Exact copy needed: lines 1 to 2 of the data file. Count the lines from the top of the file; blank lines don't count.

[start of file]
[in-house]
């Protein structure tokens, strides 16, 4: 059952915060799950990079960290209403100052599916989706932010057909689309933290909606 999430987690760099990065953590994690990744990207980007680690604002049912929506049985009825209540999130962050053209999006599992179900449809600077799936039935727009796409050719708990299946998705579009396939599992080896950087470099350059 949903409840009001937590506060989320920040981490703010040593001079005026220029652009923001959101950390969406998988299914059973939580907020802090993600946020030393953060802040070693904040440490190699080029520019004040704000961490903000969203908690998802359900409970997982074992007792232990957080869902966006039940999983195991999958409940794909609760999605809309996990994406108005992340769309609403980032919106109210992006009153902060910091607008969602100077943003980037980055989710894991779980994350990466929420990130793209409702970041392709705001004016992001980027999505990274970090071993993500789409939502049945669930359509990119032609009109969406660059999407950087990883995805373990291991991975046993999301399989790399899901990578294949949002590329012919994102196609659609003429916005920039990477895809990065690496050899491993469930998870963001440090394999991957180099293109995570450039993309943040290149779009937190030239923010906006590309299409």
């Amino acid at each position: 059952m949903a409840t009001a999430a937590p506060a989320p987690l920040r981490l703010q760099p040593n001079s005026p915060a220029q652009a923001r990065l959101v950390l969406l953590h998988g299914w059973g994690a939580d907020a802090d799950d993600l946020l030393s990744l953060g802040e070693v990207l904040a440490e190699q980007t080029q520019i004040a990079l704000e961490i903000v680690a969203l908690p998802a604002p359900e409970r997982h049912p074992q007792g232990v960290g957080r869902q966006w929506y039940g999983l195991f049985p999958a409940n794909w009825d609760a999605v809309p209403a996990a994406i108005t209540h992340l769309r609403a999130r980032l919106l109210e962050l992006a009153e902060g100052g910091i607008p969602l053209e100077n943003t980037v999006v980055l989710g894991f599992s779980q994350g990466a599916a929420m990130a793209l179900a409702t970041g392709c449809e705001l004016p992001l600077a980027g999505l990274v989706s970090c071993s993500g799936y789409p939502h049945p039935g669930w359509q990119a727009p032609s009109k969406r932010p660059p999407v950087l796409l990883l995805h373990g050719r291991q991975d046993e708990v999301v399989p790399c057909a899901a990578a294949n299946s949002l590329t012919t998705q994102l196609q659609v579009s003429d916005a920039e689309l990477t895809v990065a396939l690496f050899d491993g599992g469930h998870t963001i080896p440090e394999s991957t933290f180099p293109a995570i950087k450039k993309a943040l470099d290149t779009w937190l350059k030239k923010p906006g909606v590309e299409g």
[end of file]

[in-house]
């Protein structure tokens, strides 16, 4: 059952915060799950990079960290209403100052599916989706932010057909689309933290909606 999430987690760099990065953590994690990744990207980007680690604002049912929506049985009825209540999130962050053209999006599992179900449809600077799936039935727009796409050719708990299946998705579009396939599992080896950087470099350059 949903409840009001937590506060989320920040981490703010040593001079005026220029652009923001959101950390969406998988299914059973939580907020802090993600946020030393953060802040070693904040440490190699080029520019004040704000961490903000969203908690998802359900409970997982074992007792232990957080869902966006039940999983195991999958409940794909609760999605809309996990994406108005992340769309609403980032919106109210992006009153902060910091607008969602100077943003980037980055989710894991779980994350990466929420990130793209409702970041392709705001004016992001980027999505990274970090071993993500789409939502049945669930359509990119032609009109969406660059999407950087990883995805373990291991991975046993999301399989790399899901990578294949949002590329012919994102196609659609003429916005920039990477895809990065690496050899491993469930998870963001440090394999991957180099293109995570450039993309943040290149779009937190030239923010906006590309299409």